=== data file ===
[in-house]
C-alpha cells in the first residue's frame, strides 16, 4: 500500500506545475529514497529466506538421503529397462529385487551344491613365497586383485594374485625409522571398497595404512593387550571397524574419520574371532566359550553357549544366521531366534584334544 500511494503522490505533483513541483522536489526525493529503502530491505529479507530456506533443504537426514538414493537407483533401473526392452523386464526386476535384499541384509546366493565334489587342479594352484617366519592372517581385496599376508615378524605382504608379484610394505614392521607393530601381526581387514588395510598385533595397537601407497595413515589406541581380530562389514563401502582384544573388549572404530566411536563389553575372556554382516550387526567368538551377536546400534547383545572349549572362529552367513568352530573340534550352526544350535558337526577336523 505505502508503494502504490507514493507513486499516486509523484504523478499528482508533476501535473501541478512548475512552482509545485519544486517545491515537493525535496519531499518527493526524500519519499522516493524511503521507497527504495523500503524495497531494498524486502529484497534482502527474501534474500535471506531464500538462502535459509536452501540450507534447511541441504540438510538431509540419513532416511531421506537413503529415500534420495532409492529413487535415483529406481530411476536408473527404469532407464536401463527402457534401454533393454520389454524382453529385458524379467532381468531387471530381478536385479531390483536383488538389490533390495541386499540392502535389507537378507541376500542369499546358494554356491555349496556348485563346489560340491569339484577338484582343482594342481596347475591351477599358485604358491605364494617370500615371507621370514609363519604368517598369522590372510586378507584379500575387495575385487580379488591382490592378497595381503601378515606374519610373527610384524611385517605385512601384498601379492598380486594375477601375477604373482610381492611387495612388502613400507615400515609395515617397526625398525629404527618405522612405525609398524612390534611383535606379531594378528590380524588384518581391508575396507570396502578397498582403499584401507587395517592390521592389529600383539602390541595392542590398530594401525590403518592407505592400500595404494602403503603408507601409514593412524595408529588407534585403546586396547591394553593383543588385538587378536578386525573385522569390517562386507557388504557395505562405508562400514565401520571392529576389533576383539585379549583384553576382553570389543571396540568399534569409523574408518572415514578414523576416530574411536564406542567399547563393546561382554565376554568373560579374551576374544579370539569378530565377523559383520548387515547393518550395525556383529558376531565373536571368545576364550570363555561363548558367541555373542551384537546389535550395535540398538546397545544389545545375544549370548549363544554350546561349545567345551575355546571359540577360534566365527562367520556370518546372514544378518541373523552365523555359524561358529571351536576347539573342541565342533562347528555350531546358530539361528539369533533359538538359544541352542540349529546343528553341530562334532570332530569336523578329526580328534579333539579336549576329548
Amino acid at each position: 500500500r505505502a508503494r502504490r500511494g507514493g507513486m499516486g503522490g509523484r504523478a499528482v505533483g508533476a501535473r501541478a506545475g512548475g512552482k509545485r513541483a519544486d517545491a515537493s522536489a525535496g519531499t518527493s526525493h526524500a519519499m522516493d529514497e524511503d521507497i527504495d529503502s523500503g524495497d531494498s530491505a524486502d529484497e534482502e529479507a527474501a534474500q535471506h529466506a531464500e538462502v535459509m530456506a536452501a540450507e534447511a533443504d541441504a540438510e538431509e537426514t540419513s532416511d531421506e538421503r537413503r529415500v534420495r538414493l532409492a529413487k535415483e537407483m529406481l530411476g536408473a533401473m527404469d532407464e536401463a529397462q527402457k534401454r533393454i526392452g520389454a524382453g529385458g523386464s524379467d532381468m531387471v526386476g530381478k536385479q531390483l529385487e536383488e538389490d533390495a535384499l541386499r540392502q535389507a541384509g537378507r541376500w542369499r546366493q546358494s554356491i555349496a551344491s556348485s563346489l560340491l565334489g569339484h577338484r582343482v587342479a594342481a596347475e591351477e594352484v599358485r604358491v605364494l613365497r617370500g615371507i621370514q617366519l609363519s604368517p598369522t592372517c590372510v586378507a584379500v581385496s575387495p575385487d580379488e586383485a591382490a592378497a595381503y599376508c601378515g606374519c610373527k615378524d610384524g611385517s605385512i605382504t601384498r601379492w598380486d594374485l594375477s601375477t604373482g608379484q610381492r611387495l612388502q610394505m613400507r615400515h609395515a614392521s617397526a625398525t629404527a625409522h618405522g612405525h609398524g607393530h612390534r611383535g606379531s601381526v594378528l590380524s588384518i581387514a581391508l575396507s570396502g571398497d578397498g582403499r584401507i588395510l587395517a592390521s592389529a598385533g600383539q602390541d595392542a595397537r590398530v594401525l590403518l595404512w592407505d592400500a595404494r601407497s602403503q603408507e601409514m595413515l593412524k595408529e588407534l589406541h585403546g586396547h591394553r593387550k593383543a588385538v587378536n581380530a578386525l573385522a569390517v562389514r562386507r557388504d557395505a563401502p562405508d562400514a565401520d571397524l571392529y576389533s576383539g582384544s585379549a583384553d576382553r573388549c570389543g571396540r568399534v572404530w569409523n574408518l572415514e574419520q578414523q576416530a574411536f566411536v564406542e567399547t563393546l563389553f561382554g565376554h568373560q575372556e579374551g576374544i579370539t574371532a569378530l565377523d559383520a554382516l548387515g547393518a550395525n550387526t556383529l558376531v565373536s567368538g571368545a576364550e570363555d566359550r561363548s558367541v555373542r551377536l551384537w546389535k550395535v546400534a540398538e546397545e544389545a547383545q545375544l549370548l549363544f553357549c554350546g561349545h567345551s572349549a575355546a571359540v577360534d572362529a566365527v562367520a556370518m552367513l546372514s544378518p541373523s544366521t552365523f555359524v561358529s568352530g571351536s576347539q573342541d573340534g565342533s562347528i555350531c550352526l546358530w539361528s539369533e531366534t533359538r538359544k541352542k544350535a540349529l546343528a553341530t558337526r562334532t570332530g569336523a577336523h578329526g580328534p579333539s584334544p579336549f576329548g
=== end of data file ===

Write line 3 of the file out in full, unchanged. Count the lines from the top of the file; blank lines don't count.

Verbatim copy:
Amino acid at each position: 500500500r505505502a508503494r502504490r500511494g507514493g507513486m499516486g503522490g509523484r504523478a499528482v505533483g508533476a501535473r501541478a506545475g512548475g512552482k509545485r513541483a519544486d517545491a515537493s522536489a525535496g519531499t518527493s526525493h526524500a519519499m522516493d529514497e524511503d521507497i527504495d529503502s523500503g524495497d531494498s530491505a524486502d529484497e534482502e529479507a527474501a534474500q535471506h529466506a531464500e538462502v535459509m530456506a536452501a540450507e534447511a533443504d541441504a540438510e538431509e537426514t540419513s532416511d531421506e538421503r537413503r529415500v534420495r538414493l532409492a529413487k535415483e537407483m529406481l530411476g536408473a533401473m527404469d532407464e536401463a529397462q527402457k534401454r533393454i526392452g520389454a524382453g529385458g523386464s524379467d532381468m531387471v526386476g530381478k536385479q531390483l529385487e536383488e538389490d533390495a535384499l541386499r540392502q535389507a541384509g537378507r541376500w542369499r546366493q546358494s554356491i555349496a551344491s556348485s563346489l560340491l565334489g569339484h577338484r582343482v587342479a594342481a596347475e591351477e594352484v599358485r604358491v605364494l613365497r617370500g615371507i621370514q617366519l609363519s604368517p598369522t592372517c590372510v586378507a584379500v581385496s575387495p575385487d580379488e586383485a591382490a592378497a595381503y599376508c601378515g606374519c610373527k615378524d610384524g611385517s605385512i605382504t601384498r601379492w598380486d594374485l594375477s601375477t604373482g608379484q610381492r611387495l612388502q610394505m613400507r615400515h609395515a614392521s617397526a625398525t629404527a625409522h618405522g612405525h609398524g607393530h612390534r611383535g606379531s601381526v594378528l590380524s588384518i581387514a581391508l575396507s570396502g571398497d578397498g582403499r584401507i588395510l587395517a592390521s592389529a598385533g600383539q602390541d595392542a595397537r590398530v594401525l590403518l595404512w592407505d592400500a595404494r601407497s602403503q603408507e601409514m595413515l593412524k595408529e588407534l589406541h585403546g586396547h591394553r593387550k593383543a588385538v587378536n581380530a578386525l573385522a569390517v562389514r562386507r557388504d557395505a563401502p562405508d562400514a565401520d571397524l571392529y576389533s576383539g582384544s585379549a583384553d576382553r573388549c570389543g571396540r568399534v572404530w569409523n574408518l572415514e574419520q578414523q576416530a574411536f566411536v564406542e567399547t563393546l563389553f561382554g565376554h568373560q575372556e579374551g576374544i579370539t574371532a569378530l565377523d559383520a554382516l548387515g547393518a550395525n550387526t556383529l558376531v565373536s567368538g571368545a576364550e570363555d566359550r561363548s558367541v555373542r551377536l551384537w546389535k550395535v546400534a540398538e546397545e544389545a547383545q545375544l549370548l549363544f553357549c554350546g561349545h567345551s572349549a575355546a571359540v577360534d572362529a566365527v562367520a556370518m552367513l546372514s544378518p541373523s544366521t552365523f555359524v561358529s568352530g571351536s576347539q573342541d573340534g565342533s562347528i555350531c550352526l546358530w539361528s539369533e531366534t533359538r538359544k541352542k544350535a540349529l546343528a553341530t558337526r562334532t570332530g569336523a577336523h578329526g580328534p579333539s584334544p579336549f576329548g